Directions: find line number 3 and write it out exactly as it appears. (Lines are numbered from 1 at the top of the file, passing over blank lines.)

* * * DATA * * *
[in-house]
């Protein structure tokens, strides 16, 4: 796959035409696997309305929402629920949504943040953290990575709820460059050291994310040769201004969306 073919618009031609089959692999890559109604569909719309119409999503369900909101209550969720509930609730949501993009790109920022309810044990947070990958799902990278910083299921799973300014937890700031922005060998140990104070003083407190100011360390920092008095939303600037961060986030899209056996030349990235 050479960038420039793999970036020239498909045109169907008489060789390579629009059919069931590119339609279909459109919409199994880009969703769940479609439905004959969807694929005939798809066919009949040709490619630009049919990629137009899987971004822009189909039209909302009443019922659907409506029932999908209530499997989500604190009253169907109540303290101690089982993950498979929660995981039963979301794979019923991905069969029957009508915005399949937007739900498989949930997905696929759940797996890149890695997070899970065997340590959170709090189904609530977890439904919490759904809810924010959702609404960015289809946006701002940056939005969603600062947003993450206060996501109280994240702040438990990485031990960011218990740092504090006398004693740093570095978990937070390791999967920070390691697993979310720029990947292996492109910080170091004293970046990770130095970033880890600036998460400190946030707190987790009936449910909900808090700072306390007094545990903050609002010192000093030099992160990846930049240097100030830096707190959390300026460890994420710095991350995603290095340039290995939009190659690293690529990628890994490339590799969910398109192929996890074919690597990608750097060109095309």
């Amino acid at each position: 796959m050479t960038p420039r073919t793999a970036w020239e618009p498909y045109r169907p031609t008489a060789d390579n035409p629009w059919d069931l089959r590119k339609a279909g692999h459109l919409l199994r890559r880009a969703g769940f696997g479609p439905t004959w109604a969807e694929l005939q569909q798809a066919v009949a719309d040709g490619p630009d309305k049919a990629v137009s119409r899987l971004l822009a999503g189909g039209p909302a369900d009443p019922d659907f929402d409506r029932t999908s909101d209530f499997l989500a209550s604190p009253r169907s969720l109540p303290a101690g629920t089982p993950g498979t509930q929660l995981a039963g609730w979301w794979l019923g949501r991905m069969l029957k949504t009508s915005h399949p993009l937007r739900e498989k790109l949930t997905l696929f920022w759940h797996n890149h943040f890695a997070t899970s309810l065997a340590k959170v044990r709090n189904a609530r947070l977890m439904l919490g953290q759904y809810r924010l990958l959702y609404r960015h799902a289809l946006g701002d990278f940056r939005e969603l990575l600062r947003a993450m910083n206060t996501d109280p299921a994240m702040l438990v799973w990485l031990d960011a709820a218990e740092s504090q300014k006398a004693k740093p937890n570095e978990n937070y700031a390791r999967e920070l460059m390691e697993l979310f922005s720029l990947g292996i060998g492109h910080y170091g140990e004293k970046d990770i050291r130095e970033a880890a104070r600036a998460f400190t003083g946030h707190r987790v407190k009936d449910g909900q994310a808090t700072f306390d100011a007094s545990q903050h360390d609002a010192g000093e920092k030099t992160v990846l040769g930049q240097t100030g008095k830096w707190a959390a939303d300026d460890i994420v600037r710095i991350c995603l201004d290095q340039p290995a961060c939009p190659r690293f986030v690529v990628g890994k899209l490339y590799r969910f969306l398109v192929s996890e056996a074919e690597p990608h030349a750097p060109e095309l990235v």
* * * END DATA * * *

């Amino acid at each position: 796959m050479t960038p420039r073919t793999a970036w020239e618009p498909y045109r169907p031609t008489a060789d390579n035409p629009w059919d069931l089959r590119k339609a279909g692999h459109l919409l199994r890559r880009a969703g769940f696997g479609p439905t004959w109604a969807e694929l005939q569909q798809a066919v009949a719309d040709g490619p630009d309305k049919a990629v137009s119409r899987l971004l822009a999503g189909g039209p909302a369900d009443p019922d659907f929402d409506r029932t999908s909101d209530f499997l989500a209550s604190p009253r169907s969720l109540p303290a101690g629920t089982p993950g498979t509930q929660l995981a039963g609730w979301w794979l019923g949501r991905m069969l029957k949504t009508s915005h399949p993009l937007r739900e498989k790109l949930t997905l696929f920022w759940h797996n890149h943040f890695a997070t899970s309810l065997a340590k959170v044990r709090n189904a609530r947070l977890m439904l919490g953290q759904y809810r924010l990958l959702y609404r960015h799902a289809l946006g701002d990278f940056r939005e969603l990575l600062r947003a993450m910083n206060t996501d109280p299921a994240m702040l438990v799973w990485l031990d960011a709820a218990e740092s504090q300014k006398a004693k740093p937890n570095e978990n937070y700031a390791r999967e920070l460059m390691e697993l979310f922005s720029l990947g292996i060998g492109h910080y170091g140990e004293k970046d990770i050291r130095e970033a880890a104070r600036a998460f400190t003083g946030h707190r987790v407190k009936d449910g909900q994310a808090t700072f306390d100011a007094s545990q903050h360390d609002a010192g000093e920092k030099t992160v990846l040769g930049q240097t100030g008095k830096w707190a959390a939303d300026d460890i994420v600037r710095i991350c995603l201004d290095q340039p290995a961060c939009p190659r690293f986030v690529v990628g890994k899209l490339y590799r969910f969306l398109v192929s996890e056996a074919e690597p990608h030349a750097p060109e095309l990235v």